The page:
Advertisement
YOU ARE HERE: LAT HomeCollectionsAstronauts

The World

Wanted: 12 fit for mission to 'space'

Volunteers will spend up to a year and a half in close confinement in a simulated trip to Mars.

June 22, 2007|From the Associated Press

PARIS — The European Space Agency is looking for 12 volunteers to spend up to 520 days in "extreme isolation and confinement" on a simulated mission to Mars.

The volunteers will study the "human factor" of a trip to the Red Planet -- "a journey with no way out once the spaceship is on a direct path to Mars," the ESA said.

The experiment will emphasize psychological factors, including stress resistance. The goal is to test how the volunteers hold up in nearly a year and a half of living with others in close confinement when communications with Earth can take 20 minutes each way.

The simulation is to take place in a series of connected modules, mimicking life in a spacecraft traveling to Mars and after it has landed. The routine includes scientific experiments.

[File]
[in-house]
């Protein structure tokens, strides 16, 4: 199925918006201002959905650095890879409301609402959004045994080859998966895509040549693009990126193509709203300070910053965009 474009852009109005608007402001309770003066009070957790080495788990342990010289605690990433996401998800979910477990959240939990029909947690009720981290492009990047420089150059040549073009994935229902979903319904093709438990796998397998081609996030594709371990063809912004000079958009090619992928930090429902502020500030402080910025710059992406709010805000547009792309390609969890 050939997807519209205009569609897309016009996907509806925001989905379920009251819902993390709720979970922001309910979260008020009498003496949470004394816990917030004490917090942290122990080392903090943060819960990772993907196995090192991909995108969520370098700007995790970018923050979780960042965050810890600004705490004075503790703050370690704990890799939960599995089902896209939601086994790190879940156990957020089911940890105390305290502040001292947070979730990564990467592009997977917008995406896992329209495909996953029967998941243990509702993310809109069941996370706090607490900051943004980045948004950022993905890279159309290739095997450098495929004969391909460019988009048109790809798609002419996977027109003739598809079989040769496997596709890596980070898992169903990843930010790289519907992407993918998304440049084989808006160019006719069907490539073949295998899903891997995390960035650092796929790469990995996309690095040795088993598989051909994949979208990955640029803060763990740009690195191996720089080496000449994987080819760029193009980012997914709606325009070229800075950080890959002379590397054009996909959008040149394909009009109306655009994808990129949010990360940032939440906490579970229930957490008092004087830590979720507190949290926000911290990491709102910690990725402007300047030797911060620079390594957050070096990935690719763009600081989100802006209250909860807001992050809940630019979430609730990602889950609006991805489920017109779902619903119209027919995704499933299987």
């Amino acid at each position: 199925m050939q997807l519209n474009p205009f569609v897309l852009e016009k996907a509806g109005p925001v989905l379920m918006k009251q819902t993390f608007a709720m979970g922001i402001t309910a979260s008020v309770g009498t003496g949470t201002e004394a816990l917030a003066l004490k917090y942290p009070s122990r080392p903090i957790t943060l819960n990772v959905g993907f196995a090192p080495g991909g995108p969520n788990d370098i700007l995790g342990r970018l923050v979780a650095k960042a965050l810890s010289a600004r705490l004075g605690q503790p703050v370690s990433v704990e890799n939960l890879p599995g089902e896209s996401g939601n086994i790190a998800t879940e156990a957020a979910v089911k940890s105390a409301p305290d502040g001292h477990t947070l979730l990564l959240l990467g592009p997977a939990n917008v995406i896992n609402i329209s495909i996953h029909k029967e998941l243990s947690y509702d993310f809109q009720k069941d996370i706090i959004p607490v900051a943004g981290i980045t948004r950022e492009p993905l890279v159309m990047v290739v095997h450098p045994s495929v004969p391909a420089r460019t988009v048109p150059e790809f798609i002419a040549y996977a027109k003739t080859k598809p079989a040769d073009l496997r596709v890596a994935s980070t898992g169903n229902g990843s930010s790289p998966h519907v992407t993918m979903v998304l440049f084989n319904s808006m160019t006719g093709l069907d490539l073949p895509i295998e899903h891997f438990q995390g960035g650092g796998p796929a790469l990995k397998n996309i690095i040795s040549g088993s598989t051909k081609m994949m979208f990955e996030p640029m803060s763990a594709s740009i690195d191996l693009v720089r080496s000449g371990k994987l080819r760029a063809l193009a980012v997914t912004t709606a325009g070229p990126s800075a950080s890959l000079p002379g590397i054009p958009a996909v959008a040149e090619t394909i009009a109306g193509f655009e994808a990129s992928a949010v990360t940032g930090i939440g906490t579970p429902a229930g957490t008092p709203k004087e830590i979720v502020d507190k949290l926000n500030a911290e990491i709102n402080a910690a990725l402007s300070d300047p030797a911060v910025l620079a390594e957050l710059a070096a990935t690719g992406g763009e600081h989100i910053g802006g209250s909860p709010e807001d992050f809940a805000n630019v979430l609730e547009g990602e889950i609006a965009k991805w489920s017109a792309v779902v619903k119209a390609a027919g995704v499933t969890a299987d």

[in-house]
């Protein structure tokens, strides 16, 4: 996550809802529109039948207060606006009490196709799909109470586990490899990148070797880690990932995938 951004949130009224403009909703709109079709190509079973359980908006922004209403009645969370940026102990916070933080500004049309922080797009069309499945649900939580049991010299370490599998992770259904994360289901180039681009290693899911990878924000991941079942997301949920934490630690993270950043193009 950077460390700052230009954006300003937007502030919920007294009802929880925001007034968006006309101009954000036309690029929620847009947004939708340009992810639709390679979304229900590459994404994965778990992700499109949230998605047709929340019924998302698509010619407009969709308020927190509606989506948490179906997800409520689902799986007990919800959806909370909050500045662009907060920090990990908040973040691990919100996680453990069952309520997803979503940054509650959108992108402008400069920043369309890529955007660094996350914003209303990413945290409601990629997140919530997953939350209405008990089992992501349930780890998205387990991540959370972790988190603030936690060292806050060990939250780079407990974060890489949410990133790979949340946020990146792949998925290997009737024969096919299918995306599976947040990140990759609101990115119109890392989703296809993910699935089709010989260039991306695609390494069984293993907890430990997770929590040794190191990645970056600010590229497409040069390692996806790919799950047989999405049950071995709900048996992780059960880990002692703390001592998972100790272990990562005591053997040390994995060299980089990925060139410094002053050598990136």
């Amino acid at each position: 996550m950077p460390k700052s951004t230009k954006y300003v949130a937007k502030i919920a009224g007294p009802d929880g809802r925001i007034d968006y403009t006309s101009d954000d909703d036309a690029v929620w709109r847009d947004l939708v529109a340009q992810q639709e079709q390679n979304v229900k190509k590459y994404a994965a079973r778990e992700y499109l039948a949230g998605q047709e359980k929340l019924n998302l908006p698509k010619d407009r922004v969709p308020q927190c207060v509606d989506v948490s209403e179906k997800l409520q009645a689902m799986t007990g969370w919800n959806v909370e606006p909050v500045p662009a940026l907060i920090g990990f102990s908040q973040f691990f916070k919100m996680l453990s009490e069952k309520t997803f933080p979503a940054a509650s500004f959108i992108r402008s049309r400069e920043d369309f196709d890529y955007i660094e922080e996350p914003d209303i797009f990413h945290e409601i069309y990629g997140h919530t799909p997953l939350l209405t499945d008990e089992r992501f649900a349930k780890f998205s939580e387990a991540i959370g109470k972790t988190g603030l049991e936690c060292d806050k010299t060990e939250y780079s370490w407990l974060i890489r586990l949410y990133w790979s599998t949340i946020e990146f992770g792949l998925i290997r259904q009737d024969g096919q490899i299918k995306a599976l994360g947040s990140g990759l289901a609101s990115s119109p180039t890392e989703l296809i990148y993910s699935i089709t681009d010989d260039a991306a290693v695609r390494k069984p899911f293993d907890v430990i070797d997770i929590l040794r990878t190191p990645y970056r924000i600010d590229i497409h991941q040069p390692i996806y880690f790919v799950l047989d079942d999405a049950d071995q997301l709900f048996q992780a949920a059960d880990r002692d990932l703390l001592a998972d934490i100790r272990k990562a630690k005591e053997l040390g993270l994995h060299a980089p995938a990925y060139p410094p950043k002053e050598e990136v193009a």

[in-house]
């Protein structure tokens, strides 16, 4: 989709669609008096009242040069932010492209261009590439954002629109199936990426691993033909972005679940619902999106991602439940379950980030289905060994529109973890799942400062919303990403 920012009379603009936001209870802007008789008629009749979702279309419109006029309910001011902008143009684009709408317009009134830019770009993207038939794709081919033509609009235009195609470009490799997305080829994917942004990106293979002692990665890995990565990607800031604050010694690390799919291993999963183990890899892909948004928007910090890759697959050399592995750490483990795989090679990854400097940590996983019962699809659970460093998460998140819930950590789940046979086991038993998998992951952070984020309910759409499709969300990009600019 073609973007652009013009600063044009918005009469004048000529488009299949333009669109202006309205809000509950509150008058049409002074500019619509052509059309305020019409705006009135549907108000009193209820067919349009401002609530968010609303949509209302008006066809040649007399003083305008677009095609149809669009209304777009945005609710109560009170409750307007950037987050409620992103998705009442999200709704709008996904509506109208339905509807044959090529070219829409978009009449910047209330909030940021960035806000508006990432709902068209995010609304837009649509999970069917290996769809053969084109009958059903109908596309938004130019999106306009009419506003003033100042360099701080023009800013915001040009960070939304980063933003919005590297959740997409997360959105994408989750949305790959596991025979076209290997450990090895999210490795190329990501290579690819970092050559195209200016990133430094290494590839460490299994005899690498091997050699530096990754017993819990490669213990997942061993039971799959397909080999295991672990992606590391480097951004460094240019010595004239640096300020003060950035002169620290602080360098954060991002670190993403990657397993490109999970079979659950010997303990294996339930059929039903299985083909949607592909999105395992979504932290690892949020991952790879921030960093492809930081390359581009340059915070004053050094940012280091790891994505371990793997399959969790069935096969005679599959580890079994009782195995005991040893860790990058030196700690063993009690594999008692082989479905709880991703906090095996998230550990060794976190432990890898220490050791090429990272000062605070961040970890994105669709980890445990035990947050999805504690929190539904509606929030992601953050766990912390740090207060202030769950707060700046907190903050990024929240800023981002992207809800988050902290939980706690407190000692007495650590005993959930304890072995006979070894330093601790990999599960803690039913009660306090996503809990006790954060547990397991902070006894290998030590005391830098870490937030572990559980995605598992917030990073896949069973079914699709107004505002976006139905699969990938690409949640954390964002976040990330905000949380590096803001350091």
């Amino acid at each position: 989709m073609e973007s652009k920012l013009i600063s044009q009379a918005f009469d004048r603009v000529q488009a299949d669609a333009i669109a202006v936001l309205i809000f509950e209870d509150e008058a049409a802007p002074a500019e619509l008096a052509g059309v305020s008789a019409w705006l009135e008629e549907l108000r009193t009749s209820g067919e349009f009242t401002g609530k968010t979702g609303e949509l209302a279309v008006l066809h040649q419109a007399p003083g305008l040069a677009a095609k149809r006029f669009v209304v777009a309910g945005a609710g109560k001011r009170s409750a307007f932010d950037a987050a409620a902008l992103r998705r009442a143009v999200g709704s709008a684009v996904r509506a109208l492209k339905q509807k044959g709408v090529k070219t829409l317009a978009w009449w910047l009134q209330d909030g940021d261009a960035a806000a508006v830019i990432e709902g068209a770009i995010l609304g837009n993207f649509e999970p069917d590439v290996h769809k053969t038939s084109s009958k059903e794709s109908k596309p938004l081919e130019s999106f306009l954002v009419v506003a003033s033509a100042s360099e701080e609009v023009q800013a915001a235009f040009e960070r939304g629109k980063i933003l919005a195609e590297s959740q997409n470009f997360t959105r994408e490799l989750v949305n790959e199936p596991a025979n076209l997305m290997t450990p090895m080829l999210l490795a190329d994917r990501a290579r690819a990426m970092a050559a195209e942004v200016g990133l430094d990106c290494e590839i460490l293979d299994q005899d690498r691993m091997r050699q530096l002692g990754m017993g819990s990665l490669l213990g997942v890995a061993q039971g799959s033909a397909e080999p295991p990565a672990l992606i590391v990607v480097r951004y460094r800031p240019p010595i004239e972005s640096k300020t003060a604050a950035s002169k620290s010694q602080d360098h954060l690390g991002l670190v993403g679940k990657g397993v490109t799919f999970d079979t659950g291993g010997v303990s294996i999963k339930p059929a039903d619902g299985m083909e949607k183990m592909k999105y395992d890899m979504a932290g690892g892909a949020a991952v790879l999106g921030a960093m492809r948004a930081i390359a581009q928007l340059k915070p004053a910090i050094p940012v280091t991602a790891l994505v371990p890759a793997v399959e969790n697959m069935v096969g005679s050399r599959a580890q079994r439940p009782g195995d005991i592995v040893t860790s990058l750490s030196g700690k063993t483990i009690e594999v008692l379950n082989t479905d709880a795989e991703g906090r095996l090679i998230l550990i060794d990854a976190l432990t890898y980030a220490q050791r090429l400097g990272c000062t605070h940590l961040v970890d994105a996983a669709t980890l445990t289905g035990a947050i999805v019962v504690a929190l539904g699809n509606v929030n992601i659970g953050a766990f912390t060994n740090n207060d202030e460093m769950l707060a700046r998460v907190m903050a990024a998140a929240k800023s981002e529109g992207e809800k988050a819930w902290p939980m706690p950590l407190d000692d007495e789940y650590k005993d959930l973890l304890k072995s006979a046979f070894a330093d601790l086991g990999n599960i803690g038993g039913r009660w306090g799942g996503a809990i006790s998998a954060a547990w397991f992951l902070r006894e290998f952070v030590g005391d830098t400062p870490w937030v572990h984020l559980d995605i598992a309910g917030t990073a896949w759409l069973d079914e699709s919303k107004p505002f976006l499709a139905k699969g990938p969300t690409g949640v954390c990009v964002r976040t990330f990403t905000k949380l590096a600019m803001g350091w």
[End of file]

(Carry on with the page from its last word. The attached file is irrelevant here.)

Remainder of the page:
Despite the rigorous conditions, more than 2,000 people have applied in two days, project manager Jennifer Ngo-Anh said Thursday.

Candidates must be citizens of one of 15 European countries or Canada, be highly motivated and speak English and Russian.

They also must be 25 to 50 years old and in good health, with work experience in one of several scientific fields, such as medicine, biology, computer engineering or mechanical engineering, the application says.

The space agency warned that this is no reality TV show, and only the "serious" need apply. The payoff is probably less lucrative too. Remuneration is "in line with international standards" for clinical studies, the organization said.

The Paris-based agency is working on the Mars500 project with the Institute for Biomedical Problems in Moscow. The simulated mission will be conducted there and include Russian participants chosen separately.

The mission doesn't include full-time weightlessness. The living quarters will include 30-square-foot rooms for each crew member, a kitchen-dining room, living room -- and one toilet. No shower is included, and water will be limited.

Food will be "predefined and carefully rationed," the ESA said. Smoking and drinking are prohibited.

Special training before the simulations will be as similar as possible to that given to astronauts, Ngo-Anh said.

Not all volunteers will have to take part in the final 520-day simulation, which will have a crew of six: four Russians and two Europeans or Canadians. But two pilot studies of about 100 days are to precede the big one. With two volunteers in each of the three projects, plus backups, a dozen are needed, the ESA said.

Advertisement
Los Angeles Times Articles
|
|
|